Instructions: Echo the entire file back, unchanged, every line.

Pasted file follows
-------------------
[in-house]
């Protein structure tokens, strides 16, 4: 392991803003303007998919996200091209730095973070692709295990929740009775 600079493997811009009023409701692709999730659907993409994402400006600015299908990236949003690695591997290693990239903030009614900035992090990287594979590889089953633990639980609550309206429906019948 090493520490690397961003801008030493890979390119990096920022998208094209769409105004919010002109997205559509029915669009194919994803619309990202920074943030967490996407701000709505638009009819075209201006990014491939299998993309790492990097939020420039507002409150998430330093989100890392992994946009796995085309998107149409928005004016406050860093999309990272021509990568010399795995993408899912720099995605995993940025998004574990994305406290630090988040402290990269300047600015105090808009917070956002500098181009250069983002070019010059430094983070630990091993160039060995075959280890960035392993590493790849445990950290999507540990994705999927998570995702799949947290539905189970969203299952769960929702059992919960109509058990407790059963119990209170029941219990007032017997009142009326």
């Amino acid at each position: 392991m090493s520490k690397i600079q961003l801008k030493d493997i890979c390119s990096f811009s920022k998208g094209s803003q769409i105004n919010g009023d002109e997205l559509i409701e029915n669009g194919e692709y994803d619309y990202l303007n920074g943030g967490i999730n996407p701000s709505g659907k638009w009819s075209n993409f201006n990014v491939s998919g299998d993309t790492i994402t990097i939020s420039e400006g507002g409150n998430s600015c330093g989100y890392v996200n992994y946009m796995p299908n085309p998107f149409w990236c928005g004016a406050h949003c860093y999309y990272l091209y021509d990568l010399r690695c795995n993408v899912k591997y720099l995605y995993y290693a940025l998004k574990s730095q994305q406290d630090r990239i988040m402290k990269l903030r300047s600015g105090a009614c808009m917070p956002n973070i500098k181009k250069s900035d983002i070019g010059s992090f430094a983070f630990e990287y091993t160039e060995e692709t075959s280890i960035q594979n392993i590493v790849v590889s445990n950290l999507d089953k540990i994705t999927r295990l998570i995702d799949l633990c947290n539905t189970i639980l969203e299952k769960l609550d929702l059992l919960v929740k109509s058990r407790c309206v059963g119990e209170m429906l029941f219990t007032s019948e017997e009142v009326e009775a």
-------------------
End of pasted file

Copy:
[in-house]
């Protein structure tokens, strides 16, 4: 392991803003303007998919996200091209730095973070692709295990929740009775 600079493997811009009023409701692709999730659907993409994402400006600015299908990236949003690695591997290693990239903030009614900035992090990287594979590889089953633990639980609550309206429906019948 090493520490690397961003801008030493890979390119990096920022998208094209769409105004919010002109997205559509029915669009194919994803619309990202920074943030967490996407701000709505638009009819075209201006990014491939299998993309790492990097939020420039507002409150998430330093989100890392992994946009796995085309998107149409928005004016406050860093999309990272021509990568010399795995993408899912720099995605995993940025998004574990994305406290630090988040402290990269300047600015105090808009917070956002500098181009250069983002070019010059430094983070630990091993160039060995075959280890960035392993590493790849445990950290999507540990994705999927998570995702799949947290539905189970969203299952769960929702059992919960109509058990407790059963119990209170029941219990007032017997009142009326």
């Amino acid at each position: 392991m090493s520490k690397i600079q961003l801008k030493d493997i890979c390119s990096f811009s920022k998208g094209s803003q769409i105004n919010g009023d002109e997205l559509i409701e029915n669009g194919e692709y994803d619309y990202l303007n920074g943030g967490i999730n996407p701000s709505g659907k638009w009819s075209n993409f201006n990014v491939s998919g299998d993309t790492i994402t990097i939020s420039e400006g507002g409150n998430s600015c330093g989100y890392v996200n992994y946009m796995p299908n085309p998107f149409w990236c928005g004016a406050h949003c860093y999309y990272l091209y021509d990568l010399r690695c795995n993408v899912k591997y720099l995605y995993y290693a940025l998004k574990s730095q994305q406290d630090r990239i988040m402290k990269l903030r300047s600015g105090a009614c808009m917070p956002n973070i500098k181009k250069s900035d983002i070019g010059s992090f430094a983070f630990e990287y091993t160039e060995e692709t075959s280890i960035q594979n392993i590493v790849v590889s445990n950290l999507d089953k540990i994705t999927r295990l998570i995702d799949l633990c947290n539905t189970i639980l969203e299952k769960l609550d929702l059992l919960v929740k109509s058990r407790c309206v059963g119990e209170m429906l029941f219990t007032s019948e017997e009142v009326e009775a």